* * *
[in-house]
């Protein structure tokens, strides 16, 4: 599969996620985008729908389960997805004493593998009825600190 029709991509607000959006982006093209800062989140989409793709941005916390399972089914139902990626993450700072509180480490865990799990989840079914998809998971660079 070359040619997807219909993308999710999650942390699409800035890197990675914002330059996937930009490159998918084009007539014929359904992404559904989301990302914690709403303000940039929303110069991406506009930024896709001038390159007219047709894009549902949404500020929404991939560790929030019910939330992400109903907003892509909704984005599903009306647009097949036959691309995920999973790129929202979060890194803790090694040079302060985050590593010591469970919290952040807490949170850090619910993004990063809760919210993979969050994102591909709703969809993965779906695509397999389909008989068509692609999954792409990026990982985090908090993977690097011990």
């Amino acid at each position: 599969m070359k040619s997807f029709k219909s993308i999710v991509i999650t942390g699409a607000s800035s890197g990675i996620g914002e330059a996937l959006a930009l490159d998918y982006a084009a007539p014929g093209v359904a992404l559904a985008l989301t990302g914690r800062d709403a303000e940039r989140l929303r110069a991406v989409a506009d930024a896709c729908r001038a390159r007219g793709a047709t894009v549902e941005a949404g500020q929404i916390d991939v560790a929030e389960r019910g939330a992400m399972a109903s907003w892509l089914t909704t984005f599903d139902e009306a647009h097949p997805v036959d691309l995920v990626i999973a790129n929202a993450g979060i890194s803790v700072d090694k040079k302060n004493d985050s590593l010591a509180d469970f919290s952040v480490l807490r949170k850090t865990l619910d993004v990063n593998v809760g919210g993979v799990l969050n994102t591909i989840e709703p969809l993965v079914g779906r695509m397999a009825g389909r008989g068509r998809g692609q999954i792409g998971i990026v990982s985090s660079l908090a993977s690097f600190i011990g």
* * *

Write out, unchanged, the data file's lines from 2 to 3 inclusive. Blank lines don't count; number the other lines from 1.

């Protein structure tokens, strides 16, 4: 599969996620985008729908389960997805004493593998009825600190 029709991509607000959006982006093209800062989140989409793709941005916390399972089914139902990626993450700072509180480490865990799990989840079914998809998971660079 070359040619997807219909993308999710999650942390699409800035890197990675914002330059996937930009490159998918084009007539014929359904992404559904989301990302914690709403303000940039929303110069991406506009930024896709001038390159007219047709894009549902949404500020929404991939560790929030019910939330992400109903907003892509909704984005599903009306647009097949036959691309995920999973790129929202979060890194803790090694040079302060985050590593010591469970919290952040807490949170850090619910993004990063809760919210993979969050994102591909709703969809993965779906695509397999389909008989068509692609999954792409990026990982985090908090993977690097011990």
């Amino acid at each position: 599969m070359k040619s997807f029709k219909s993308i999710v991509i999650t942390g699409a607000s800035s890197g990675i996620g914002e330059a996937l959006a930009l490159d998918y982006a084009a007539p014929g093209v359904a992404l559904a985008l989301t990302g914690r800062d709403a303000e940039r989140l929303r110069a991406v989409a506009d930024a896709c729908r001038a390159r007219g793709a047709t894009v549902e941005a949404g500020q929404i916390d991939v560790a929030e389960r019910g939330a992400m399972a109903s907003w892509l089914t909704t984005f599903d139902e009306a647009h097949p997805v036959d691309l995920v990626i999973a790129n929202a993450g979060i890194s803790v700072d090694k040079k302060n004493d985050s590593l010591a509180d469970f919290s952040v480490l807490r949170k850090t865990l619910d993004v990063n593998v809760g919210g993979v799990l969050n994102t591909i989840e709703p969809l993965v079914g779906r695509m397999a009825g389909r008989g068509r998809g692609q999954i792409g998971i990026v990982s985090s660079l908090a993977s690097f600190i011990g």